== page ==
Results: Overall, 8 HCP (2.3%) were found to have SARS-CoV-2 infection during their 14-day postexposure quarantine. A lack of eye protection during the care of a patient with COVID-19 was associated with HCP testing positive for SARS-CoV-2 by reverse-transcriptase polymerase chain reaction (RT-PCR) during the postexposure quarantine (relative risk [RR], 10.25; 95% confidence interval [CI], 1.28-82.39; P = .009). Overall, the most common reason for a significant exposure was the use of a surgical face mask instead of a respirator during an aerosol-generating procedure (55.9%). However, this was not associated with HCP testing positive for SARS-CoV-2 during the postexposure quarantine (RR, 0.99; 95% CI, 0.96-1; P = 1). Notably, transmission primarily occurred in units that did not regularly care for patients with COVID-19.

Conclusions: The use of universal eye protection is a critical aspect of PPE to prevent patient-to-HCP transmission of SARS-CoV-2.
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http://dx.doi.org/10.1017/ice.2021.219DOI Listing
http://www.ncbi.nlm.nih.gov/pmc/articles/PMC8144829PMC
May 2021

Prevalence of SARS-CoV-2 Antibodies in a Multistate Academic Medical Center.

Mayo Clin Proc 2021 05 26;96(5):1165-1174. Epub 2021 Mar 26.

Mayo Clinic, Phoenix, AZ.

Objective: To estimate the seroprevalence of severe acute respiratory syndrome coronavirus 2 (SARS-CoV-2) antibodies in health care personnel.

Methods: The Mayo Clinic Serology Screening Program was created to provide a voluntary, two-stage testing program for SARS-CoV-2 antibodies to health care personnel. The first stage used a dried blood spot screening test initiated on June 15, 2020. Those participants identified as reactive were advised to have confirmatory testing via a venipuncture. Venipuncture results through August 8, 2020, were considered. Consent and authorization for testing was required to participate in the screening program. This report, which was conducted under an institutional review board-approved protocol, only includes employees who have further authorized their records for use in research.

Results: A total of 81,113 health care personnel were eligible for the program, and of these 29,606 participated in the screening program. A total of 4284 (14.5%) of the dried blood spot test results were "reactive" and warranted confirmatory testing. Confirmatory testing was completed on 4094 (95.6%) of the screen reactive with an overall seroprevalence rate of 0.60% (95% CI, 0.52% to 0.69%). Significant variation in seroprevalence was observed by region of the country and age group.

Conclusion: The seroprevalence for SARS-CoV-2 antibodies through August 8, 2020, was found to be lower than previously reported in other health care organizations. There was an observation that seroprevalence may be associated with community disease burden.
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http://dx.doi.org/10.1016/j.mayocp.2021.03.015DOI Listing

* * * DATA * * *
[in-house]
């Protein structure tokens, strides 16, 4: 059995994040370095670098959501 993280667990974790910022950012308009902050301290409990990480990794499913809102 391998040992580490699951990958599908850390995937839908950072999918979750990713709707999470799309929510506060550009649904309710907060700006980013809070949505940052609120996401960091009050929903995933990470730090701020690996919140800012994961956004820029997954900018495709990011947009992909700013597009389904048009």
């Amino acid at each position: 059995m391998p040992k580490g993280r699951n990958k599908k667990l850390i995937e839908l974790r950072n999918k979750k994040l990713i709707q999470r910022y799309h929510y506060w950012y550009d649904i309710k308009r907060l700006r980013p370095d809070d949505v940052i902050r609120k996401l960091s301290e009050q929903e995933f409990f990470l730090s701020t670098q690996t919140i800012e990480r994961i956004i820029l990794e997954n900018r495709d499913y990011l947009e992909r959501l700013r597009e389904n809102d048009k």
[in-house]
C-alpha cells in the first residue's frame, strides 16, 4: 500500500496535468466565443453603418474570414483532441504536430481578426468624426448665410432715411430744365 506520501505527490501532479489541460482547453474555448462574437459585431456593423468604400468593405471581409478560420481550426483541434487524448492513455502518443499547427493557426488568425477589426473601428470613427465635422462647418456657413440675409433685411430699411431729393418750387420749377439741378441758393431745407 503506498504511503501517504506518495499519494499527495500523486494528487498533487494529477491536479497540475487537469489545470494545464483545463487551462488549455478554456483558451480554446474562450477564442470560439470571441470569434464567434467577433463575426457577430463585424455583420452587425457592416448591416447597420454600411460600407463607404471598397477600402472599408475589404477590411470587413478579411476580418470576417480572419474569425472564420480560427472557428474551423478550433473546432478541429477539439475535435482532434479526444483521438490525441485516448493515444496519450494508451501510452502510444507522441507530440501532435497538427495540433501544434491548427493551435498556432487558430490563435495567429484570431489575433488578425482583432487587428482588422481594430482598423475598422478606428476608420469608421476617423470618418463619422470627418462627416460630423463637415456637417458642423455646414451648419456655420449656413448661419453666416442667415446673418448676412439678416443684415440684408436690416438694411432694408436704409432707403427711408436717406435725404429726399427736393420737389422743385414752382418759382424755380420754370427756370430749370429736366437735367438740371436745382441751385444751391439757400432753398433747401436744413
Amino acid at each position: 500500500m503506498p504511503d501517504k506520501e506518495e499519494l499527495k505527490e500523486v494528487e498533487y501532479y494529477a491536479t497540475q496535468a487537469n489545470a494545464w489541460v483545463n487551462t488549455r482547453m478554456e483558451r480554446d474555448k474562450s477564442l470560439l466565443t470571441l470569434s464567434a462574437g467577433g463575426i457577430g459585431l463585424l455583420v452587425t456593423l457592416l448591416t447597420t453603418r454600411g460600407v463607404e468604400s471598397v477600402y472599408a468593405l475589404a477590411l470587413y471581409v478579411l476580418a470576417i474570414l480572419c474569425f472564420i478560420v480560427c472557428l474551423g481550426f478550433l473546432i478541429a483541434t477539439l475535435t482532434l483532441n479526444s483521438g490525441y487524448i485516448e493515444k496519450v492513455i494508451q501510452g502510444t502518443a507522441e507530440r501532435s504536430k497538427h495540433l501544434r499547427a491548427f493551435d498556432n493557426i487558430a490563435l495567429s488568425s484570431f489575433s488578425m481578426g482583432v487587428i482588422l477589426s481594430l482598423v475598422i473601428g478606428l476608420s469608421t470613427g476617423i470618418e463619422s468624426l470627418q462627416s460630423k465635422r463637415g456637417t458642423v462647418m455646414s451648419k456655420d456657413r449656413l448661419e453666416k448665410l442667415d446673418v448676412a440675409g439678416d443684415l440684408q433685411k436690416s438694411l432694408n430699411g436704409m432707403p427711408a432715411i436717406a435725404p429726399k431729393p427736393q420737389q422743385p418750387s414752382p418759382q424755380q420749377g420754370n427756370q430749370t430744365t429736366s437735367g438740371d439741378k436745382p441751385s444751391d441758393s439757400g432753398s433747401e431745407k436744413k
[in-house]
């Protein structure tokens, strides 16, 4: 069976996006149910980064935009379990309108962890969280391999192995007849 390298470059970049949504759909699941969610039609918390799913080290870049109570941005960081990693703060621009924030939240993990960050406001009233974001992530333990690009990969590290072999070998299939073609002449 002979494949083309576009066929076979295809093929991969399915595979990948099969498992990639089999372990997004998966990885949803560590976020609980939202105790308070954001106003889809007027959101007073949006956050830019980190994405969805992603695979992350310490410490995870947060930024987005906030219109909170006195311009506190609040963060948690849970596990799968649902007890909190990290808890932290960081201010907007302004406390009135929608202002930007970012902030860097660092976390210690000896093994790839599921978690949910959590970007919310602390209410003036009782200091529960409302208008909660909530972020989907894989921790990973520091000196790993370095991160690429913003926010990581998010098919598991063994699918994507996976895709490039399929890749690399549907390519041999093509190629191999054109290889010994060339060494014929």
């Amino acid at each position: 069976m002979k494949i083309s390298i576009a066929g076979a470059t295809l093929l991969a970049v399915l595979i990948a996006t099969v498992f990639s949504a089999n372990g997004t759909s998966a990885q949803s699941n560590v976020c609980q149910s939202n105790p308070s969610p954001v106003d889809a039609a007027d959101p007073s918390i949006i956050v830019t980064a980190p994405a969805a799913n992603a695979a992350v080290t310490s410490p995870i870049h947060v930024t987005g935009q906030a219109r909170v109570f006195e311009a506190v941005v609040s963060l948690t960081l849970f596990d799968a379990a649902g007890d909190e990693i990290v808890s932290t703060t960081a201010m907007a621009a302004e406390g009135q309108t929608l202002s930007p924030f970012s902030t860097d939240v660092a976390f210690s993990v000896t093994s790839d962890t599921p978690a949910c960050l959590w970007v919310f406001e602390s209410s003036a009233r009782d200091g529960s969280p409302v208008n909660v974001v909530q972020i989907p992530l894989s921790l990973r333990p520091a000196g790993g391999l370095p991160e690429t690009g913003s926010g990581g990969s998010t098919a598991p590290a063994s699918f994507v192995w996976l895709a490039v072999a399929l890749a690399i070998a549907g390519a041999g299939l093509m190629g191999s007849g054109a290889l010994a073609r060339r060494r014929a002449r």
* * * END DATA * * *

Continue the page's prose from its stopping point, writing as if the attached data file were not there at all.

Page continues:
http://www.ncbi.nlm.nih.gov/pmc/articles/PMC7997730PMC
May 2021

Effectiveness of Messenger RNA Coronavirus Disease 2019 (COVID-19) Vaccines Against Severe Acute Respiratory Syndrome Coronavirus 2 (SARS-CoV-2) Infection in a Cohort of Healthcare Personnel.

Clin Infect Dis 2021 Sep;73(6):e1376-e1379

Division of Infectious Diseases, Mayo Clinic, Rochester, Minnesota, USA.

In a large cohort of United States healthcare personnel without prior coronavirus disease 2019 (COVID-19) infection, 94 382 doses of messenger RNA (mRNA) COVID-19 vaccine were administered to 49 220 individuals. The adjusted vaccine effectiveness following 2 doses of each of the 2 available brands of mRNA vaccine exceeded 96%.
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http://dx.doi.org/10.1093/cid/ciab361DOI Listing
http://www.ncbi.nlm.nih.gov/pmc/articles/PMC8135611PMC
September 2021

Impact of the COVID-19 Vaccine on Asymptomatic Infection Among Patients Undergoing Pre-Procedural COVID-19 Molecular Screening.

Clin Infect Dis 2021 Mar 10. Epub 2021 Mar 10.

Division of Infectious Diseases, Mayo Clinic, Rochester, MN, USA.

Background: Several vaccines are now clinically available under emergency use authorization in the United States and have demonstrated efficacy against symptomatic COVID-19. The impact of vaccines on asymptomatic SARS-CoV-2 infection is largely unknown.

Methods: We conducted a retrospective cohort study of consecutive, asymptomatic adult patients (n = 39,156) within a large United States healthcare system who underwent 48,333 pre-procedural SARS-CoV-2 molecular screening tests between December 17, 2020 and February 8, 2021. The primary exposure of interest was vaccination with at least one dose of an mRNA COVID-19 vaccine. The primary outcome was relative risk of a positive SARS-CoV-2 molecular test among those asymptomatic persons who had received at least one dose of vaccine, as compared to persons who had not received vaccine during the same time period. Relative risk was adjusted for age, sex, race/ethnicity, patient residence relative to the hospital (local vs. non-local), healthcare system regions, and repeated screenings among patients using mixed effects log-binomial regression.

Results: Positive molecular tests in asymptomatic individuals were reported in 42 (1.4%) of 3,006 tests performed on vaccinated patients and 1,436 (3.2%) of 45,327 tests performed on unvaccinated patients (RR=0.44 95% CI: 0.33-0.60; p<.0001). Compared to unvaccinated patients, the risk of asymptomatic SARS-CoV-2 infection was lower among those >10 days after 1 st dose (RR=0.21; 95% CI: 0.12-0.37; p<.0001) and >0 days after 2 nd dose (RR=0.20; 95% CI: 0.09-0.44; p<.0001) in the adjusted analysis.